One clue to the new thinking is that seismic waves traveling through the planet have long been measured to travel at inexplicably different speeds. Sharp speed changes suggest differing materials. On each side of the planet there are two big, chemically distinct, dense piles or blobs of material that are hundreds of kilometers thick – one beneath the Pacific and the other below the Atlantic and Africa, the researchers say.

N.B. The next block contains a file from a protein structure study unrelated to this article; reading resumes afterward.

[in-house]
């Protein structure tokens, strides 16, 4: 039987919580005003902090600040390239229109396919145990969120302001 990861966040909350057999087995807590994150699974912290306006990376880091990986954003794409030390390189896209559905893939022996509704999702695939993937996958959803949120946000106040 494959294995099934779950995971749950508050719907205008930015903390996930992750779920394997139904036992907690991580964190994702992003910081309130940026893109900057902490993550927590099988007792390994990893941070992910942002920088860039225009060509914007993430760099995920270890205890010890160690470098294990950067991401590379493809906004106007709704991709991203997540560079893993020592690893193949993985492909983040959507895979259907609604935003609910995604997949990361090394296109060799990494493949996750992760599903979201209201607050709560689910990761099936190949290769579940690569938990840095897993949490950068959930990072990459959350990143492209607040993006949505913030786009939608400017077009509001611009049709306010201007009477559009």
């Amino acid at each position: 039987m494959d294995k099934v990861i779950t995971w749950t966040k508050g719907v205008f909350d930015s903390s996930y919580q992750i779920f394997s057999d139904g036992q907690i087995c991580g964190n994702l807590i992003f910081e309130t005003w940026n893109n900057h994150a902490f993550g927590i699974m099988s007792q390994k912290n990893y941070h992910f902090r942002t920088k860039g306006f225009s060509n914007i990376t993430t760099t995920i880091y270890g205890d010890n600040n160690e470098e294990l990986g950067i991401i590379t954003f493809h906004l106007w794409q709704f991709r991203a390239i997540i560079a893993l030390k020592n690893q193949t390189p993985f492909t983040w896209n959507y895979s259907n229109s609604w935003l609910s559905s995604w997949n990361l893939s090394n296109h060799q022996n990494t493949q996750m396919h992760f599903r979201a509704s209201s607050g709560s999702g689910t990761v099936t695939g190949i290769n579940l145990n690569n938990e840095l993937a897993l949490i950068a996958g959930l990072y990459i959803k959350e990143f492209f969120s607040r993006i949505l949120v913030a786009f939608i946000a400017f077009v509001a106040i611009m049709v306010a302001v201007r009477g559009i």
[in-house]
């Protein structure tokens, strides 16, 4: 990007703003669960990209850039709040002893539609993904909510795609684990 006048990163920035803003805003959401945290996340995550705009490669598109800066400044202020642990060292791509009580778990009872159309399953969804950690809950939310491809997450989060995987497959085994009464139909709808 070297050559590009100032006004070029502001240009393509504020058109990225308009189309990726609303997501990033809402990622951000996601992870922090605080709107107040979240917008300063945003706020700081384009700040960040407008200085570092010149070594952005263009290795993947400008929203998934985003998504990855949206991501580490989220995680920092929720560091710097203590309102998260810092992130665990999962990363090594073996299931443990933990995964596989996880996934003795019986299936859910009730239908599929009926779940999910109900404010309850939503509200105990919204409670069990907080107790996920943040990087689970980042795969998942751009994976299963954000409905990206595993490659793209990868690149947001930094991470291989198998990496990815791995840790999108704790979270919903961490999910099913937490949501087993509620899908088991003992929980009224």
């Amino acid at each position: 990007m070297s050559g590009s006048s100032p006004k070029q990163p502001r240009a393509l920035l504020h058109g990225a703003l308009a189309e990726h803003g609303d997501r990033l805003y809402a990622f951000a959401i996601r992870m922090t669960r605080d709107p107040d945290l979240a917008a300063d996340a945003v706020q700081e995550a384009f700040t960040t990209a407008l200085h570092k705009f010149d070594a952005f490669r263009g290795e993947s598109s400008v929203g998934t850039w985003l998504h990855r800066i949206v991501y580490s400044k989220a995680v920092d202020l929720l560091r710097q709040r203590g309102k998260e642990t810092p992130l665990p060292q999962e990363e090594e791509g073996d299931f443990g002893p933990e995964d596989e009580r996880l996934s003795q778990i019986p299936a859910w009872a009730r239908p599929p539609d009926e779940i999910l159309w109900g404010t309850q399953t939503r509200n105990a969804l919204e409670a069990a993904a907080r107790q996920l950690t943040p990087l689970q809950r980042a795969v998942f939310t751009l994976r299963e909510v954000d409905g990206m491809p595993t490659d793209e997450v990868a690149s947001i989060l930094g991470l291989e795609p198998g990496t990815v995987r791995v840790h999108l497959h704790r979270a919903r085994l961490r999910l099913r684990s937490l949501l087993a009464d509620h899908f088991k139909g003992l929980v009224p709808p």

"You can picture these piles like peanut butter," McNamara said. "It is solid rock, but rock under very high pressures and temperatures becomes soft like peanut butter, so any stresses will cause it to flow."
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